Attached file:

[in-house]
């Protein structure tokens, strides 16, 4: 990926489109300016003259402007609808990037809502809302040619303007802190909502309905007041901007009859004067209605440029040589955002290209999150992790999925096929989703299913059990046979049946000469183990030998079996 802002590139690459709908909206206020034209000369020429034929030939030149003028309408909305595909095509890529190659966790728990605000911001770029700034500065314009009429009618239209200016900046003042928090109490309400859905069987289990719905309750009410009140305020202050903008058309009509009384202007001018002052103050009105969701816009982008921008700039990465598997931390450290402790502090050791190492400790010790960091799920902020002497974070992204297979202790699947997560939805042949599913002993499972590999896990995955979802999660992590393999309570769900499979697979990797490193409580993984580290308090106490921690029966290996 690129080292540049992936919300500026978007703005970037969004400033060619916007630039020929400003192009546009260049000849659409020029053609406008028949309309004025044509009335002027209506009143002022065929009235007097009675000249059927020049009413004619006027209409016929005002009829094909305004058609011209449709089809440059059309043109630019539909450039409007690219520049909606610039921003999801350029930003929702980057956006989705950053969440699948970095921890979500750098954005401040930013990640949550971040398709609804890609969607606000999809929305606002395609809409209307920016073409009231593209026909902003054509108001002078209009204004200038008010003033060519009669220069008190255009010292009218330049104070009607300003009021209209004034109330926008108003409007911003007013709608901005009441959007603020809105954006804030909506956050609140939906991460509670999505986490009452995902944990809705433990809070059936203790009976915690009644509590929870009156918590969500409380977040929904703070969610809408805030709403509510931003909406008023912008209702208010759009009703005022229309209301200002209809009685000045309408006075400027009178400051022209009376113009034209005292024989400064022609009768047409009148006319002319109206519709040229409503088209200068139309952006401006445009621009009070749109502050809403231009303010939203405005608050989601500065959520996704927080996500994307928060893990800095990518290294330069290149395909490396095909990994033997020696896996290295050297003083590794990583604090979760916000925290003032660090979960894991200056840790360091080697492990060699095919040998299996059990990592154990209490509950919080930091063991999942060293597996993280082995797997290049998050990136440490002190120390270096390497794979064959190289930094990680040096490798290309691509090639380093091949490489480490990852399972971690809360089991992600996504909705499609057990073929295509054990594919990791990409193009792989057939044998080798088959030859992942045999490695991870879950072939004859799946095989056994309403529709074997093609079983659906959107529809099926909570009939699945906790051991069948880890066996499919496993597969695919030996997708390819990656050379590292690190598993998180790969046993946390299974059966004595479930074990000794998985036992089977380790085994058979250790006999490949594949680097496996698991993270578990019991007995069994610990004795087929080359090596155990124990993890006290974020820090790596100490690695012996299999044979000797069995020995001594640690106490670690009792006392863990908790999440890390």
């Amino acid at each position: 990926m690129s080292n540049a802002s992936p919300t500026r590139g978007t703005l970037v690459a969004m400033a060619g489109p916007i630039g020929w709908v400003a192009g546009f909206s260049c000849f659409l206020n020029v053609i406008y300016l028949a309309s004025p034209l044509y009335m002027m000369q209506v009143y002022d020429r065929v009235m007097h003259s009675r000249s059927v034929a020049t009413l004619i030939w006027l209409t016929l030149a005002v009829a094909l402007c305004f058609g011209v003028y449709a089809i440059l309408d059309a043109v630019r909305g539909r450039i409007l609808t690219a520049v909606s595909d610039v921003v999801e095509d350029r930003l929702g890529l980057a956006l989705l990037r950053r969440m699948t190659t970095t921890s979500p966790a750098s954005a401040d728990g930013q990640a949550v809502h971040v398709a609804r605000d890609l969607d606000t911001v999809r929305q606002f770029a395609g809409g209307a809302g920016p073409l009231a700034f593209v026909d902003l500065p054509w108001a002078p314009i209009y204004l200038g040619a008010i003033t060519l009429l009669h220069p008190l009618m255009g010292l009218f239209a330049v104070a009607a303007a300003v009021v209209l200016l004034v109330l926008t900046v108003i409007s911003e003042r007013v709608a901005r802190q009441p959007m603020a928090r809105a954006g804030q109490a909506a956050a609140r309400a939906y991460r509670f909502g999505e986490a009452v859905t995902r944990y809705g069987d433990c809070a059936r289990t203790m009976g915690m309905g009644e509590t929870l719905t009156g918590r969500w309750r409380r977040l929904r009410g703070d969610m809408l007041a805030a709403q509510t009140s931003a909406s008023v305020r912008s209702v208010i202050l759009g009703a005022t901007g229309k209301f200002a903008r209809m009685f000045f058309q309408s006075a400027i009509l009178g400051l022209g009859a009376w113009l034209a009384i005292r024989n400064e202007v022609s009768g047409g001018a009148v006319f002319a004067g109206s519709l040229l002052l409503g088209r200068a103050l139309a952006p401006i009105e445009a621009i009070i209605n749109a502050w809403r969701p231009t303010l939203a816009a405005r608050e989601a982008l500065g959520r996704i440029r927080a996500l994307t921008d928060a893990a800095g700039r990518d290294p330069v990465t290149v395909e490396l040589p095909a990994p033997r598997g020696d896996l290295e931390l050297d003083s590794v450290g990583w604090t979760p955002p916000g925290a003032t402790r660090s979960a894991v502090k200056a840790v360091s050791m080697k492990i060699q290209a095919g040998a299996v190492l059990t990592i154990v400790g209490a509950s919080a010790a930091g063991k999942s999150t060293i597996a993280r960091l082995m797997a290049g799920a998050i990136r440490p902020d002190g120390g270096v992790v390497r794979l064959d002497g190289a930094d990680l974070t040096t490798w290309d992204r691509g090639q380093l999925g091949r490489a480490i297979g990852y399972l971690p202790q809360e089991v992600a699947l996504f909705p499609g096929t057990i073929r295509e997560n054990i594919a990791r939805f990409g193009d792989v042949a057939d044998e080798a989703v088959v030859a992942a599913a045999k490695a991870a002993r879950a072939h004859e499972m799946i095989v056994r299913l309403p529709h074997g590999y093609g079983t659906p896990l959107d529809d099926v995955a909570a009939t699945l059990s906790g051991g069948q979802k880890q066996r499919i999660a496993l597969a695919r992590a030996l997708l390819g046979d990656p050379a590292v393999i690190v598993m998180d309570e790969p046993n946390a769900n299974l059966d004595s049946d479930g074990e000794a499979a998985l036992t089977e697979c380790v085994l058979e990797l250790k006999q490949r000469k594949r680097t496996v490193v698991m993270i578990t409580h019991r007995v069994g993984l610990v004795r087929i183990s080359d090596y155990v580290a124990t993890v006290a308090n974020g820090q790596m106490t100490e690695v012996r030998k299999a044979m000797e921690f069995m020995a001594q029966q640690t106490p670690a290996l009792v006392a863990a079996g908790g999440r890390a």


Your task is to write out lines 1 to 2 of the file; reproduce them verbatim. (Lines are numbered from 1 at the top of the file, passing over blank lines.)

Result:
[in-house]
């Protein structure tokens, strides 16, 4: 990926489109300016003259402007609808990037809502809302040619303007802190909502309905007041901007009859004067209605440029040589955002290209999150992790999925096929989703299913059990046979049946000469183990030998079996 802002590139690459709908909206206020034209000369020429034929030939030149003028309408909305595909095509890529190659966790728990605000911001770029700034500065314009009429009618239209200016900046003042928090109490309400859905069987289990719905309750009410009140305020202050903008058309009509009384202007001018002052103050009105969701816009982008921008700039990465598997931390450290402790502090050791190492400790010790960091799920902020002497974070992204297979202790699947997560939805042949599913002993499972590999896990995955979802999660992590393999309570769900499979697979990797490193409580993984580290308090106490921690029966290996 690129080292540049992936919300500026978007703005970037969004400033060619916007630039020929400003192009546009260049000849659409020029053609406008028949309309004025044509009335002027209506009143002022065929009235007097009675000249059927020049009413004619006027209409016929005002009829094909305004058609011209449709089809440059059309043109630019539909450039409007690219520049909606610039921003999801350029930003929702980057956006989705950053969440699948970095921890979500750098954005401040930013990640949550971040398709609804890609969607606000999809929305606002395609809409209307920016073409009231593209026909902003054509108001002078209009204004200038008010003033060519009669220069008190255009010292009218330049104070009607300003009021209209004034109330926008108003409007911003007013709608901005009441959007603020809105954006804030909506956050609140939906991460509670999505986490009452995902944990809705433990809070059936203790009976915690009644509590929870009156918590969500409380977040929904703070969610809408805030709403509510931003909406008023912008209702208010759009009703005022229309209301200002209809009685000045309408006075400027009178400051022209009376113009034209005292024989400064022609009768047409009148006319002319109206519709040229409503088209200068139309952006401006445009621009009070749109502050809403231009303010939203405005608050989601500065959520996704927080996500994307928060893990800095990518290294330069290149395909490396095909990994033997020696896996290295050297003083590794990583604090979760916000925290003032660090979960894991200056840790360091080697492990060699095919040998299996059990990592154990209490509950919080930091063991999942060293597996993280082995797997290049998050990136440490002190120390270096390497794979064959190289930094990680040096490798290309691509090639380093091949490489480490990852399972971690809360089991992600996504909705499609057990073929295509054990594919990791990409193009792989057939044998080798088959030859992942045999490695991870879950072939004859799946095989056994309403529709074997093609079983659906959107529809099926909570009939699945906790051991069948880890066996499919496993597969695919030996997708390819990656050379590292690190598993998180790969046993946390299974059966004595479930074990000794998985036992089977380790085994058979250790006999490949594949680097496996698991993270578990019991007995069994610990004795087929080359090596155990124990993890006290974020820090790596100490690695012996299999044979000797069995020995001594640690106490670690009792006392863990908790999440890390």